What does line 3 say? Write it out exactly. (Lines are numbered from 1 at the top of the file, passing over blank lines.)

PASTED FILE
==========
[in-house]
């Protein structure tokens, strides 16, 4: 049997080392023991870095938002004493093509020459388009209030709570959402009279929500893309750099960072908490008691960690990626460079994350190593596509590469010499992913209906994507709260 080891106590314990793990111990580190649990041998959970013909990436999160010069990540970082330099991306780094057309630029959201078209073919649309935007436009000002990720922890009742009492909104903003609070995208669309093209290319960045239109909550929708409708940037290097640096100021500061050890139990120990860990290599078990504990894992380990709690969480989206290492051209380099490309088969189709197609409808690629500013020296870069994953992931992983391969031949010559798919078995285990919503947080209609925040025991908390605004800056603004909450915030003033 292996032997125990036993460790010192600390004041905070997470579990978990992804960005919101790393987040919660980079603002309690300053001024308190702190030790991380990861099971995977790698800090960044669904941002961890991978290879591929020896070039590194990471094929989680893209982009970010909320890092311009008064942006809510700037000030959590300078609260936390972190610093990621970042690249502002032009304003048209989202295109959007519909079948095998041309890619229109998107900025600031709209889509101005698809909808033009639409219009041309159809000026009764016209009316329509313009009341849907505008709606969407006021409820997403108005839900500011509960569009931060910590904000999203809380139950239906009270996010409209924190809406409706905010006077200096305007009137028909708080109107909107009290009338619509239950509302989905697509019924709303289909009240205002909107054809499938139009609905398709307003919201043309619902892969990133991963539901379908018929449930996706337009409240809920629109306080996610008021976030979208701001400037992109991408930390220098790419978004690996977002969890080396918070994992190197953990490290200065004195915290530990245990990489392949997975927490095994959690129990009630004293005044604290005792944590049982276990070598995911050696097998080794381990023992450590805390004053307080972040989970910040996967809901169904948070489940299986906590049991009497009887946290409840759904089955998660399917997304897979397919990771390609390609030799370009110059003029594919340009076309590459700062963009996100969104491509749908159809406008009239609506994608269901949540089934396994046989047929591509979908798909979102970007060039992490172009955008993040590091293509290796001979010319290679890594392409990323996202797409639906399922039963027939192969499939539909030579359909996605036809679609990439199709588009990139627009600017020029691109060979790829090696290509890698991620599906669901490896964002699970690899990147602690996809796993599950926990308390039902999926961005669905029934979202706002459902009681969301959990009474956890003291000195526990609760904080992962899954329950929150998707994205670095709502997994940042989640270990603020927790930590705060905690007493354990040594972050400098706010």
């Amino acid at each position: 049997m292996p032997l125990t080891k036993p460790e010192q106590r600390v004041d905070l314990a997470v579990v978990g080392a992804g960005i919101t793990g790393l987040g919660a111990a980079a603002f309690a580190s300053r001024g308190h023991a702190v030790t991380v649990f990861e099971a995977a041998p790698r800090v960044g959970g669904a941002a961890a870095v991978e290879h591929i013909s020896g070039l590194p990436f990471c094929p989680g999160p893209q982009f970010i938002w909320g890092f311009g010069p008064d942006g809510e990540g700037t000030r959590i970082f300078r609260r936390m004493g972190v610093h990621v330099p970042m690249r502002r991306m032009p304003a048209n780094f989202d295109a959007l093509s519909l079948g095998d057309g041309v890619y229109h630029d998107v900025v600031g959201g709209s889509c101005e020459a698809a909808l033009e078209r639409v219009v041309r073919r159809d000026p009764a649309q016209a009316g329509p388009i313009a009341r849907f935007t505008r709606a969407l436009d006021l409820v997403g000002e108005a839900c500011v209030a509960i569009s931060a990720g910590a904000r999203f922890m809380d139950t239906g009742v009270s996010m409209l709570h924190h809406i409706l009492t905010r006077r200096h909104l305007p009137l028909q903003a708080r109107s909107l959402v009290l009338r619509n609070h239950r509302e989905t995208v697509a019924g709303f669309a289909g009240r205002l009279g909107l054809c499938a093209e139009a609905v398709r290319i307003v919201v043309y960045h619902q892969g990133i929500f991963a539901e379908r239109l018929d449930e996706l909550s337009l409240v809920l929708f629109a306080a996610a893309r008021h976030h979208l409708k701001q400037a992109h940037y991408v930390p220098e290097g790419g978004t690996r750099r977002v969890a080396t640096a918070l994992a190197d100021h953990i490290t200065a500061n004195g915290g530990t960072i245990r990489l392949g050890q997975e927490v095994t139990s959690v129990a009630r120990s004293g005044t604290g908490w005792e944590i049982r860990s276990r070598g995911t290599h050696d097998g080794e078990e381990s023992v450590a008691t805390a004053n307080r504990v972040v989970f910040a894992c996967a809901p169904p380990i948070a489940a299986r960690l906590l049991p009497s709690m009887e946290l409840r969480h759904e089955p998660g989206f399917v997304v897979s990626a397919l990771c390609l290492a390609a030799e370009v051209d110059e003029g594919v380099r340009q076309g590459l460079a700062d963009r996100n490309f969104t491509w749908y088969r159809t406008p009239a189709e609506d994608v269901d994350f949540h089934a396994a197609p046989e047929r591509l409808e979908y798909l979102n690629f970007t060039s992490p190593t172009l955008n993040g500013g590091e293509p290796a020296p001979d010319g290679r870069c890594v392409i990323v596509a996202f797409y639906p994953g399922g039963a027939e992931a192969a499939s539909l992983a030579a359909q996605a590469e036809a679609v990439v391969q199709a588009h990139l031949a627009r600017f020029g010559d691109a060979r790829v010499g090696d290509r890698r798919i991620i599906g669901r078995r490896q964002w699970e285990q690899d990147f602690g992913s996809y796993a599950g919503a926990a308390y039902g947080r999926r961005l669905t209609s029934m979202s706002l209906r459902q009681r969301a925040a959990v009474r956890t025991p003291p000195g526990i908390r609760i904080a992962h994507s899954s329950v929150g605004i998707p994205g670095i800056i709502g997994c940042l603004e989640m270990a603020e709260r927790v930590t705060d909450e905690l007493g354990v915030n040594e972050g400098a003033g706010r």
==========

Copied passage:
């Amino acid at each position: 049997m292996p032997l125990t080891k036993p460790e010192q106590r600390v004041d905070l314990a997470v579990v978990g080392a992804g960005i919101t793990g790393l987040g919660a111990a980079a603002f309690a580190s300053r001024g308190h023991a702190v030790t991380v649990f990861e099971a995977a041998p790698r800090v960044g959970g669904a941002a961890a870095v991978e290879h591929i013909s020896g070039l590194p990436f990471c094929p989680g999160p893209q982009f970010i938002w909320g890092f311009g010069p008064d942006g809510e990540g700037t000030r959590i970082f300078r609260r936390m004493g972190v610093h990621v330099p970042m690249r502002r991306m032009p304003a048209n780094f989202d295109a959007l093509s519909l079948g095998d057309g041309v890619y229109h630029d998107v900025v600031g959201g709209s889509c101005e020459a698809a909808l033009e078209r639409v219009v041309r073919r159809d000026p009764a649309q016209a009316g329509p388009i313009a009341r849907f935007t505008r709606a969407l436009d006021l409820v997403g000002e108005a839900c500011v209030a509960i569009s931060a990720g910590a904000r999203f922890m809380d139950t239906g009742v009270s996010m409209l709570h924190h809406i409706l009492t905010r006077r200096h909104l305007p009137l028909q903003a708080r109107s909107l959402v009290l009338r619509n609070h239950r509302e989905t995208v697509a019924g709303f669309a289909g009240r205002l009279g909107l054809c499938a093209e139009a609905v398709r290319i307003v919201v043309y960045h619902q892969g990133i929500f991963a539901e379908r239109l018929d449930e996706l909550s337009l409240v809920l929708f629109a306080a996610a893309r008021h976030h979208l409708k701001q400037a992109h940037y991408v930390p220098e290097g790419g978004t690996r750099r977002v969890a080396t640096a918070l994992a190197d100021h953990i490290t200065a500061n004195g915290g530990t960072i245990r990489l392949g050890q997975e927490v095994t139990s959690v129990a009630r120990s004293g005044t604290g908490w005792e944590i049982r860990s276990r070598g995911t290599h050696d097998g080794e078990e381990s023992v450590a008691t805390a004053n307080r504990v972040v989970f910040a894992c996967a809901p169904p380990i948070a489940a299986r960690l906590l049991p009497s709690m009887e946290l409840r969480h759904e089955p998660g989206f399917v997304v897979s990626a397919l990771c390609l290492a390609a030799e370009v051209d110059e003029g594919v380099r340009q076309g590459l460079a700062d963009r996100n490309f969104t491509w749908y088969r159809t406008p009239a189709e609506d994608v269901d994350f949540h089934a396994a197609p046989e047929r591509l409808e979908y798909l979102n690629f970007t060039s992490p190593t172009l955008n993040g500013g590091e293509p290796a020296p001979d010319g290679r870069c890594v392409i990323v596509a996202f797409y639906p994953g399922g039963a027939e992931a192969a499939s539909l992983a030579a359909q996605a590469e036809a679609v990439v391969q199709a588009h990139l031949a627009r600017f020029g010559d691109a060979r790829v010499g090696d290509r890698r798919i991620i599906g669901r078995r490896q964002w699970e285990q690899d990147f602690g992913s996809y796993a599950g919503a926990a308390y039902g947080r999926r961005l669905t209609s029934m979202s706002l209906r459902q009681r969301a925040a959990v009474r956890t025991p003291p000195g526990i908390r609760i904080a992962h994507s899954s329950v929150g605004i998707p994205g670095i800056i709502g997994c940042l603004e989640m270990a603020e709260r927790v930590t705060d909450e905690l007493g354990v915030n040594e972050g400098a003033g706010r």